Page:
the bill.  In addition, though, in the community-based Senate, a
super-majority (e.g. 2/3) vote would be needed in addition to a simple
majority of every represented community.  In such a way, each community
would enjoy virtual veto power in matters of language, culture, and

Prof. Walid Phares of the World Lebanese Cultural Union (WLCU), began his
presentation by asking why he as a Lebanese Maronite ought to be speaking on
the political future of Assyrians in Iraq.  "Simply," he answered, "because
we are one people.  We believe we are the Western Assyrians and you are the
Eastern Assyrians."  Mr. Phares added his historical perspective on
federalism noting that during the Lebanese conflict the Syriac Maronites
proposed a similar federalism as a solution to the Lebanese conflict, but
the proposal was rejected and never implemented. Mr. Phares noted that after
September 11 and the subsequent War on Terror, world opinion had shifted and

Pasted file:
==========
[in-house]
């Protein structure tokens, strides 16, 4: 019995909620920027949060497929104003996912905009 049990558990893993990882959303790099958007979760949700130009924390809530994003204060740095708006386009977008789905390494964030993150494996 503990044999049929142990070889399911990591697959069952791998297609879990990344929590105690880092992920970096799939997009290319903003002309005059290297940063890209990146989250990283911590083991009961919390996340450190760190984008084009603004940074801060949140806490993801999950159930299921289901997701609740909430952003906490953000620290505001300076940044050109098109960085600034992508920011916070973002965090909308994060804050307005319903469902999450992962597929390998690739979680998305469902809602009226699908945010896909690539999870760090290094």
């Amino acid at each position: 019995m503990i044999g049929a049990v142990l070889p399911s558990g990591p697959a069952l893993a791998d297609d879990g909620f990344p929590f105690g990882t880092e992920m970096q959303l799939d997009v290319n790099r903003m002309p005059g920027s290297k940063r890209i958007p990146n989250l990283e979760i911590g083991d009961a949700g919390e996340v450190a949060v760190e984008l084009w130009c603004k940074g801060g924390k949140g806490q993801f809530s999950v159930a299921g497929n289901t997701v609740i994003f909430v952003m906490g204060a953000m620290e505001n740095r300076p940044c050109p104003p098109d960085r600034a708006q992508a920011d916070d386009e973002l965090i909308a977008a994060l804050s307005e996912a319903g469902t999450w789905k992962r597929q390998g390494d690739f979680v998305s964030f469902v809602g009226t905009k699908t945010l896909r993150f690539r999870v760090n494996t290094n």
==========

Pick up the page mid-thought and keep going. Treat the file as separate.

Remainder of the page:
that now was the time to press for federalism entailing an Assyrian province
in Iraq.  Mr. Phares added that Assyrian rights were in essence the test
case for ethnic minority rights for all religious and ethnic minorities
throughout the region including the Assyrian communities in Syria, Lebanon,
Turkey, and Iran as well as other religio-ethnic Christian communities in
Egypt and Sudan.  Mr. Phares advocated developing a regional strategy to
"connect the dots" of the various till now disparate efforts especially
between the Syriac Maronites and Assyrians.

The proposal for an Assyrian self administered zone established in the
environs of Mosul, extending to Dohuk in the north and Fesh Khabur to the